Le Châtelain de Coucy (1170 - 1203 / Provence)
Biography of Le Châtelain de Coucy
French trouvire of the 12th century. He is probably the Guy de Couci who was castellan of the castle of that name from 1186 to 1203. Some twenty-six songs are attributed to him, and about fifteen or sixteen are undoubtedly authentic. They are modelled very closely on Provençal originals, but are saved from the category of mere imitations by a grace and simplicity peculiar to the author. The legend of the love of the Chhtelain de Coucy and the Lady of Fayel, in which there figures a jealous husband who makes his wife eat the heart of her lover, has no historical basis, and dates from a late 13th century romance by Jakemon Sakesep. It is worth noting that the story, which seems to be Breton in origin, has been also told of a Provençal troubadour, Guilhem de Cabestaing, and of the minnesinger Reinmar von Brennenberg. Pierre de Belloy, who wrote some account of the family of Couci, made the story the subject of his tragedy Gabrielle de Vergy.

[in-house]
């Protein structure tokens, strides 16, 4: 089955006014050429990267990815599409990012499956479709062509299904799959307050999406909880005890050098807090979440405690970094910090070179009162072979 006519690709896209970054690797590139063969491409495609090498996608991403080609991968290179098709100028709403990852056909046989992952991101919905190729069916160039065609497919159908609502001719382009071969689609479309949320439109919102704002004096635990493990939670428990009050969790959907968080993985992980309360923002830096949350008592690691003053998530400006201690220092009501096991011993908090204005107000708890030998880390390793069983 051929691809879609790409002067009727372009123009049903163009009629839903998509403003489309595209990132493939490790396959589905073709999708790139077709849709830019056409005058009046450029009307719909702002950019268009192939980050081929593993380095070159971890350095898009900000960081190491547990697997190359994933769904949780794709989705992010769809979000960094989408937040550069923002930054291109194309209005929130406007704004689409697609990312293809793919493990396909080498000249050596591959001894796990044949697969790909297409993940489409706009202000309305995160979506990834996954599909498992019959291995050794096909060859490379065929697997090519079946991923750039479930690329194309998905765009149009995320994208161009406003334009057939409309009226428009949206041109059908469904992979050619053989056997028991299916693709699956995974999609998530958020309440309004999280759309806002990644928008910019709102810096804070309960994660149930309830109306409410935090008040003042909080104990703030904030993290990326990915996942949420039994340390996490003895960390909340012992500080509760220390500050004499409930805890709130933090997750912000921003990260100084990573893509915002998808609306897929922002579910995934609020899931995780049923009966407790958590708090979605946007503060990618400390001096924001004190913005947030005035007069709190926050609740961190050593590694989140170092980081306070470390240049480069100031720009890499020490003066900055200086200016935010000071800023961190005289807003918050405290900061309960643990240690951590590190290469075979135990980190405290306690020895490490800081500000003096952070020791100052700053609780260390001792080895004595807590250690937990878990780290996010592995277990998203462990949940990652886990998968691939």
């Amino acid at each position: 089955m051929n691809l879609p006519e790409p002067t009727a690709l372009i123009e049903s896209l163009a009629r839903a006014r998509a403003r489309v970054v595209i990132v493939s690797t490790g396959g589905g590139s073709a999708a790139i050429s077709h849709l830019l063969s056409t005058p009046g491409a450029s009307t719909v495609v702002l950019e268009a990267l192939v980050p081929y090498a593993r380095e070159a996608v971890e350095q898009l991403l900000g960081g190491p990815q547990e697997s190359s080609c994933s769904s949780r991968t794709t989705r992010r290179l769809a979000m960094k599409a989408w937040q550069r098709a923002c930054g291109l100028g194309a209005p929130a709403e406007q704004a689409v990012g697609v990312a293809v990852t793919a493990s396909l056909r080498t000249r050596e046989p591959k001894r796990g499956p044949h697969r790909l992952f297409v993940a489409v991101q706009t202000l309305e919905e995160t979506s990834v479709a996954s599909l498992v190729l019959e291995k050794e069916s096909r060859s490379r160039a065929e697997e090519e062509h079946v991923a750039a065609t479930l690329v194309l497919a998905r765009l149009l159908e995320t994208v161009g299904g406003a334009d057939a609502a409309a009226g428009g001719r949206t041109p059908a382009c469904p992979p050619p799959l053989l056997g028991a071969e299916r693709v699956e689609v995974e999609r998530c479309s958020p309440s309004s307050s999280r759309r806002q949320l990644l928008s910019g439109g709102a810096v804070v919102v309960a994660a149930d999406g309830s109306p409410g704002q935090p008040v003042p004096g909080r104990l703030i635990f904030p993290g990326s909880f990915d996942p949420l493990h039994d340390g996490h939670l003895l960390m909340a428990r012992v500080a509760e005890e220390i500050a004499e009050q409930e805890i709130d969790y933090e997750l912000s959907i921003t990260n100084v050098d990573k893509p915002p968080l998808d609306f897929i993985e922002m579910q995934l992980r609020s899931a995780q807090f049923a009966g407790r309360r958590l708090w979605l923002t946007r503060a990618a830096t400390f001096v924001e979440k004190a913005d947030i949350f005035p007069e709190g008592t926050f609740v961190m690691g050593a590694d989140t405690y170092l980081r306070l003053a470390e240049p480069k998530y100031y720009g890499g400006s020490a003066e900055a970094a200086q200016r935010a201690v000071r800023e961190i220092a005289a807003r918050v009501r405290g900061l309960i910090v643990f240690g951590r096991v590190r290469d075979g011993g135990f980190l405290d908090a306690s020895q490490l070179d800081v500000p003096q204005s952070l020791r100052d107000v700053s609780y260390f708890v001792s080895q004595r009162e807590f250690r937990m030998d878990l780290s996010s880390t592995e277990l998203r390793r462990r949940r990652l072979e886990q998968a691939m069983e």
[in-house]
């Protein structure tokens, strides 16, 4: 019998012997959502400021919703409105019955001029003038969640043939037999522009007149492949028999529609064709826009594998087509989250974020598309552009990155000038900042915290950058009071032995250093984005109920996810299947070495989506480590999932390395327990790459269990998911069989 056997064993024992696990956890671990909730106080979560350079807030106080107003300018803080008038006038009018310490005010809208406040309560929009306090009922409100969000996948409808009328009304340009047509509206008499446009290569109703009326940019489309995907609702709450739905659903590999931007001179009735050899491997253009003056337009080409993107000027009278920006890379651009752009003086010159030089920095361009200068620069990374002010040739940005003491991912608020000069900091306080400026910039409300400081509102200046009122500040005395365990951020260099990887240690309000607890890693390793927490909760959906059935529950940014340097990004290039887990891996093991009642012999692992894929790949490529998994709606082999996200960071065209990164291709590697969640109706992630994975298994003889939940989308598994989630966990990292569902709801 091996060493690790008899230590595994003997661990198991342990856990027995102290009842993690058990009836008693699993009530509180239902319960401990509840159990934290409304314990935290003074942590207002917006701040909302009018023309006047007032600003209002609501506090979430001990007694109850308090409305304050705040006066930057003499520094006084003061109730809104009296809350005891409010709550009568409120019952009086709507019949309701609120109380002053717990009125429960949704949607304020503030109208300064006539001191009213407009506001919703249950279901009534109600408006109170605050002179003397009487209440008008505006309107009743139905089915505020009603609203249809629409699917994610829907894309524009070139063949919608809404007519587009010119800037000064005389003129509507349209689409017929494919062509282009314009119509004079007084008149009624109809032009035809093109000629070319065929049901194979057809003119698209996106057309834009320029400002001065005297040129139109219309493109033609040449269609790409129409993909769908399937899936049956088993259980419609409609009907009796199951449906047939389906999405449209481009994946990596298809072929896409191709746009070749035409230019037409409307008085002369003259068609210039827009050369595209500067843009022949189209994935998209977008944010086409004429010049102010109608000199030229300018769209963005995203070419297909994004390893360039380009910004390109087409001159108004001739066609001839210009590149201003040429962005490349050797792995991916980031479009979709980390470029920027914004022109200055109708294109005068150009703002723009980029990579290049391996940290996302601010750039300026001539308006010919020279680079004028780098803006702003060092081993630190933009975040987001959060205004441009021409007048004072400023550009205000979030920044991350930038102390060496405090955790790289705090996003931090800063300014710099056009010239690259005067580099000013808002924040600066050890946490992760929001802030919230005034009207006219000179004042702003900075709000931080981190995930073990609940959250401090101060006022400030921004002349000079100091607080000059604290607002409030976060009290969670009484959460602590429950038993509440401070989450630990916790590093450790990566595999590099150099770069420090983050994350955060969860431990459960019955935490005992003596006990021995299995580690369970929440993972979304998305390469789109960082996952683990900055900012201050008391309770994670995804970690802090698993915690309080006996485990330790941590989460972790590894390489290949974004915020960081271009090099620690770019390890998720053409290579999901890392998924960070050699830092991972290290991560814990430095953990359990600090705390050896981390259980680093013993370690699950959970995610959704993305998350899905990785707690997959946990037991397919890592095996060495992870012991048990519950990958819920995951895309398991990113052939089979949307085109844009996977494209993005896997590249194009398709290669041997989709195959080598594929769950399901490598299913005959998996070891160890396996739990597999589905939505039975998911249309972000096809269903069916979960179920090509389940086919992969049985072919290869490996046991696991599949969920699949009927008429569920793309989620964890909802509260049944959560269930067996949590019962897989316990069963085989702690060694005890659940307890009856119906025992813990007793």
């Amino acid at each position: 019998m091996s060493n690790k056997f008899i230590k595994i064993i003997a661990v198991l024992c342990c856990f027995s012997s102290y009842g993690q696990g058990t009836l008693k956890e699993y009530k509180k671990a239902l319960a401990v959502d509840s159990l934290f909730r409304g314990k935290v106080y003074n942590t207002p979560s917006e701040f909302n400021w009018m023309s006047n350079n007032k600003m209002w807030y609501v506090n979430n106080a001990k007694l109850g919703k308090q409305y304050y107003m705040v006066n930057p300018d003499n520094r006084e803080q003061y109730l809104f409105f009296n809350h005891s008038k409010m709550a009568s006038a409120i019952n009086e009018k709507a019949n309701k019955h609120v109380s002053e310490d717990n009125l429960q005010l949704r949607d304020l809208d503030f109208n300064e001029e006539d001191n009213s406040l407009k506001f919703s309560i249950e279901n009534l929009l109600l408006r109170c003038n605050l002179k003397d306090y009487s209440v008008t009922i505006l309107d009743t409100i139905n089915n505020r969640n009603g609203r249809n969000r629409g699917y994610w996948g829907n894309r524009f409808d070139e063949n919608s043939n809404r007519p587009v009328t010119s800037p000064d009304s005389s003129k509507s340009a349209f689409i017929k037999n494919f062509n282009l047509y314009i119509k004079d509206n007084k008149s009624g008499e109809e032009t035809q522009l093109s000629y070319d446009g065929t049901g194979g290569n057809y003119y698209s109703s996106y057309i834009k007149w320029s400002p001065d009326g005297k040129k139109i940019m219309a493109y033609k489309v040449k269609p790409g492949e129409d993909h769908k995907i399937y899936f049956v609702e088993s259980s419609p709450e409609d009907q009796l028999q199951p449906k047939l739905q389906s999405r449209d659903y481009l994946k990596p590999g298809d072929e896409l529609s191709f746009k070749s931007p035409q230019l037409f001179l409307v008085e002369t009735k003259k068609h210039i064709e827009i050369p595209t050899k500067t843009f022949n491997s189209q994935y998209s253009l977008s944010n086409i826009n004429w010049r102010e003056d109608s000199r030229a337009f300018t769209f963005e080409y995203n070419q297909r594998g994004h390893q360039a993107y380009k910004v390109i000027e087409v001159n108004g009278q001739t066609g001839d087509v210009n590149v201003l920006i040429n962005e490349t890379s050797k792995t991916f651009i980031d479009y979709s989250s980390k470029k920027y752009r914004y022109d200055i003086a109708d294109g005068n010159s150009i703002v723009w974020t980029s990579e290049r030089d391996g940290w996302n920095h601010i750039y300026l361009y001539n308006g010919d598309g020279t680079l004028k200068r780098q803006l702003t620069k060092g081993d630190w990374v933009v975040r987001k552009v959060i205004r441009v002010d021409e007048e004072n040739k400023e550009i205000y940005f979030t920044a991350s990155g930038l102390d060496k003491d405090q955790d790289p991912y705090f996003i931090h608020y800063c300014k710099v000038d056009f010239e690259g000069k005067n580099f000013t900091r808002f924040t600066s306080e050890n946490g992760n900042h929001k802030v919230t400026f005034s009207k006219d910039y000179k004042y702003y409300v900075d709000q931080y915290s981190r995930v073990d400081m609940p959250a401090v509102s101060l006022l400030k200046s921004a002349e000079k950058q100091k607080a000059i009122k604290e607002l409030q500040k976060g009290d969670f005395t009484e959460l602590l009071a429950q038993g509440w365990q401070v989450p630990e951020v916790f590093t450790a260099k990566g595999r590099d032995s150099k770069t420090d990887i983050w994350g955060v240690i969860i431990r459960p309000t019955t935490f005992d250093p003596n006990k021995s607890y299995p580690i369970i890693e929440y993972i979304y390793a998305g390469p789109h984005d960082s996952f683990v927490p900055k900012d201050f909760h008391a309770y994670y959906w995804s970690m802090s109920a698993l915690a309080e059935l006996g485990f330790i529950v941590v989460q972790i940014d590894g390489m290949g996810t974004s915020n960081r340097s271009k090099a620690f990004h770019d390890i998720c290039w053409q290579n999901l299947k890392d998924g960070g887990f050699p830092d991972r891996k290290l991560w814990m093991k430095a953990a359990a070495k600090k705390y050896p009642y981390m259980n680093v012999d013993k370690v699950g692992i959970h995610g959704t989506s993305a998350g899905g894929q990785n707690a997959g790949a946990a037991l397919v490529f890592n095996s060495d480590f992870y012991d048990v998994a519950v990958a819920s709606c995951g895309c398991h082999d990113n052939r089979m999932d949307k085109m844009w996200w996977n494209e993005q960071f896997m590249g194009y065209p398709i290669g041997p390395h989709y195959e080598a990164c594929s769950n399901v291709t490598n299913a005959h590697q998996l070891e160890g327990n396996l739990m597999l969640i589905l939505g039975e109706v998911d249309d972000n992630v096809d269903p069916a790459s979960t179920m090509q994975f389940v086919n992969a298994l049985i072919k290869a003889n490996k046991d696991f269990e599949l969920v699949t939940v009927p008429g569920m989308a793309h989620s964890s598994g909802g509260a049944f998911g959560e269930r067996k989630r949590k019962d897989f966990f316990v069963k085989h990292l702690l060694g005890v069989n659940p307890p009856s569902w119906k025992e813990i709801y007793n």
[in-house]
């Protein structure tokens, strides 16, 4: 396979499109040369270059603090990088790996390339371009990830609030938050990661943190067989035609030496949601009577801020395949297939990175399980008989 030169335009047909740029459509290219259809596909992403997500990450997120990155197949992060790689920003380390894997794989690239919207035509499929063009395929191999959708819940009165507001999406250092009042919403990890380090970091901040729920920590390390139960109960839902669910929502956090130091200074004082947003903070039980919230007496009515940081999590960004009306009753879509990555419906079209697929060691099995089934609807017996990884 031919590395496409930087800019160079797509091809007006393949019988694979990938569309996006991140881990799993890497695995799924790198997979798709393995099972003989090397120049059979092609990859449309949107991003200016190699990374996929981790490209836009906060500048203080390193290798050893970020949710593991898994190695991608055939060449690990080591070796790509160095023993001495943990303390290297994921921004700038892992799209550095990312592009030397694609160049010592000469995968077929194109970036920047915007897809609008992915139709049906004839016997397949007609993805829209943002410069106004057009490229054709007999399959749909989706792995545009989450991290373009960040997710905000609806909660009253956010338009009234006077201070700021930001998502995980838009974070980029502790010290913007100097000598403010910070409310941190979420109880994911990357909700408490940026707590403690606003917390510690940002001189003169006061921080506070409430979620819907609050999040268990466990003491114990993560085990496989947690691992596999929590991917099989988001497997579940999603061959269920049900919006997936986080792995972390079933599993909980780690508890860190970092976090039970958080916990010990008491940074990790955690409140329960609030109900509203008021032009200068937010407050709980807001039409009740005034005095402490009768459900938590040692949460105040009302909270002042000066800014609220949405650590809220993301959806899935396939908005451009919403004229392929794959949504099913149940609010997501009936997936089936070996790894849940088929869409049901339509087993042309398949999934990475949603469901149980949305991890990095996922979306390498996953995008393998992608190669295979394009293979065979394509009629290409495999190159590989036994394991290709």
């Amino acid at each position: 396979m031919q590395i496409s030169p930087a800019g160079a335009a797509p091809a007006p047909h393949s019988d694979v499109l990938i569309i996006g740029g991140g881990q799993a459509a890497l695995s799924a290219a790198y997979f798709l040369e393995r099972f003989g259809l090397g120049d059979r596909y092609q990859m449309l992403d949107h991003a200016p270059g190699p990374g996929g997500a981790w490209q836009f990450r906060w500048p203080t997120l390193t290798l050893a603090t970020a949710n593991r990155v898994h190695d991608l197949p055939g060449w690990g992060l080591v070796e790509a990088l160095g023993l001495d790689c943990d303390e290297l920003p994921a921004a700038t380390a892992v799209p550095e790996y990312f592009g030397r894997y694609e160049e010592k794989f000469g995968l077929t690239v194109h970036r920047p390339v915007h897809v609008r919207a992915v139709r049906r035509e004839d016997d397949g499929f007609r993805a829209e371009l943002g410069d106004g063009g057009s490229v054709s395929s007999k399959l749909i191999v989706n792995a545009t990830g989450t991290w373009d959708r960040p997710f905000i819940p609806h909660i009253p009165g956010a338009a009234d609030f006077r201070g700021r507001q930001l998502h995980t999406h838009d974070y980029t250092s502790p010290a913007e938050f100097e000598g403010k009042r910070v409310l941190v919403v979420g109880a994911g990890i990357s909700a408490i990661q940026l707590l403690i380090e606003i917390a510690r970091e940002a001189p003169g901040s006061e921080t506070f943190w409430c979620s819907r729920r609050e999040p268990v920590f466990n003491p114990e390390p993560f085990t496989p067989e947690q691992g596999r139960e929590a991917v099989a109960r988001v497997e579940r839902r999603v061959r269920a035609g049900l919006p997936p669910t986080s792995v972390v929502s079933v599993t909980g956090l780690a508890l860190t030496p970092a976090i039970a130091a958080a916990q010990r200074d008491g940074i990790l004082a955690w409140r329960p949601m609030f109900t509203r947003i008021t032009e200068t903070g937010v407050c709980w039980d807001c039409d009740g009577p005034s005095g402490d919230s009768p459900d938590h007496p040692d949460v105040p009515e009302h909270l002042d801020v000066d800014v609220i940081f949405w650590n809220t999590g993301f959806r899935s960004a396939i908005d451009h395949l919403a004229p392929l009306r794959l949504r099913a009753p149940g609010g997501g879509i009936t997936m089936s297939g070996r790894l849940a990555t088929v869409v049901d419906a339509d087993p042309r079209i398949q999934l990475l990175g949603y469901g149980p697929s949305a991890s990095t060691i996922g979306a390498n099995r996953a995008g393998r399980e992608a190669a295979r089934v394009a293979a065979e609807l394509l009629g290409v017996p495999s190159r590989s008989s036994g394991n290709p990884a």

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I thought to live without true love
All my life through to be at peace,
But this heart, once again, would prove
Its folly from which I had won free.
Greater the folly is in me
Than child crying foolishly
To possess the lovely star
He sees shining clear and far.